[00:34:59] Krzysztof: Which is tricky because we’re, we’re all colleagues, right? And we’re all, It’s such a difficult thing to do diplomatically, right? When I got that pushback, it’s like, yeah, they’re good. It made me feel like I did my job in the sense that, okay, I presented a, a bullish case, but there’s an obvious red flag there. Thank goodness somebody saw it or, you know, raised their objection.

And that doesn’t necessarily mean of course, that they’re right either, but at least the conversation then is on the table, right?

[00:35:32] Luke: Yeah, no, I, I totally agree. It’s, it’s valuable. Like we are seven investors who do have different opinions on some of these companies, and I think if we are, well we are respectful about that, um, that kind of debate and challenge. But I think that is really healthy, kind of makes those deep dives a bit more scary to do to the team.

But that’s a healthy thing as well, you know, causes you to be that extra diligent and, you know, have the answers to.

[00:35:58] Krzysztof: right, and, and I think if people see more of. . My, my sense is rather than say being confused, like, Wait, wait a second. There’s two people and they’re saying the opposite, uh, opposite things. They would leave that conversation with more faith in the process and then make up their own minds, which I think is what we’re about.

Empowering you to invest in your future. Right.

[00:36:25] Luke: Yeah. You got it.

[00:36:26] Krzysztof: Teaching you how to fish.

[00:36:27] Luke: Yeah. Well, let’s, uh, let’s sort of close the effort out by reminding, uh, listeners that right now I think we’ve still got, you can sign up for $1, that’s, uh, an eighth. The cost of a Twitter blue tick for a month. So for one, $1, you can, uh, you can come and check out Krzysztof’s grilling that he got in his deep dive video from the 1st of November.

[00:36:48] Krzysztof: uh, underselling Twitter. By, by, uh, by a lot. Deal of the century fellas in fell. And fellas. And ladies. Ladies and gents. All right. So that we, we good on seven, right? Okay.

[00:37:04] Luke: Hopefully Mike is happy with the energy levels.

[00:37:07] Krzysztof: Mike, it’s Monday morning for me over here. Man. Also, you gotta Luke has no excuses, but I’ve got plenty.

[00:37:16] Luke: Plus obviously the New Orleans hangover, although you look bright eye and bushy-tailed, so,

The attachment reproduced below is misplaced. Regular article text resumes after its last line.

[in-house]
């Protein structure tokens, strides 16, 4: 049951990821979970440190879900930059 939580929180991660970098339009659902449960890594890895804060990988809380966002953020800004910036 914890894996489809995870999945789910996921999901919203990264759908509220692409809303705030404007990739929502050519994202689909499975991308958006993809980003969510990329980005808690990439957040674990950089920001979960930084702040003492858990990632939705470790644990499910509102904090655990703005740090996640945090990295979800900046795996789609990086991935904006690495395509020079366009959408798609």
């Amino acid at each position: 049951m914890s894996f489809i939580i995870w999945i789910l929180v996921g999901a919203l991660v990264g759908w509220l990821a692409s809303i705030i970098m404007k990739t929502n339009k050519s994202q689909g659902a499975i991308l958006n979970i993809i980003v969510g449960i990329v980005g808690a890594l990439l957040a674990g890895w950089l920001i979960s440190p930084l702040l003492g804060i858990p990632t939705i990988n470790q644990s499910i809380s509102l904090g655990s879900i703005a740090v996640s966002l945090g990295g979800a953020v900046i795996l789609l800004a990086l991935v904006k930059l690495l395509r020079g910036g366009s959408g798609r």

[00:37:22] Krzysztof: So, Luke, you wanna, you wanna talk? Talk a little bit more about the, your portfolio construction 

[00:37:28] Luke: yeah. Let’s, let’s, uh, let’s do that. I just wanna give a couple of minutes cause something I’ve been dwelling. Uh, recently, I suppose as I kind of think about my own portfolio, so, and I, I tweeted about this, so go check out @7LukeHallard, and you can see some pretty pictures. But, if I think about the diversification in my portfolio, this is kind of where I’ve come from and I’ve been an investor for, kind of give or take 20 years, maybe slightly under 20 years at the moment.

And when I started out, I went from kind of indexes at the start I started buying individual companies and I kind of went crazy and I got up to like 60 to 60 plus different companies in my portfolio. Um, and then maybe a kind of early 20 teens I did some analysis and I thought, actually I’m making pretty good decisions here.

Um, and the way I sort of backed into that was by looking at the kind of, Compound annual return for each individual company based on like the percentage of money I put into it at that time. And the kind of conclusion I drew, whether it’s accurate or not, was the companies I was investing more in. Cause I wasn’t keeping like a diary at that point, but the company I was investing more in would do performing better on the whole.

So I think my conclusion there was like clearly I believe in these certain companies a bit more. My decisions are good decisions. So I thought, okay, this is actually a prompt to compress my portfolio and I got it down to. Um, like 20, 25 positions. And actually my intention there, I was chatting to my buddy Albert about it back at the time.

Uh, my intention there was to get, um, 90% of my portfolio assets, like the total value into a top 10, and then the other 10% into like a bit of a mish mash of stuff. Um, and I kind of broadly, I directionally got there and I realized, um, quite recently, a few months ago, I’ve sort of expanded up from that kind of 20, 25 stocks and now I’m back up to, well, it turns out 48 different positions.

And I kind of, I halted that deliberately, but, I hadn’t sort of articulated to myself why I was doing that, so I wanted to just put a frame around it and I thought I’d share that and get your views as well. And this is why I put on Twitter the other day, so I. I definitely consider that I’ve got like a core of my portfolio.

So it’s about six companies. And these, you know, directionally, I had a good debate with Albert about this last week. Like I say, these are the companies I will never sell. You know, clearly never say never, but you know, I’m, these are companies that I’ve, I own and I intended to be a shareholder of, Um, the day I die, even if, I have to kind of, you know, cut them down a little bit along the journey.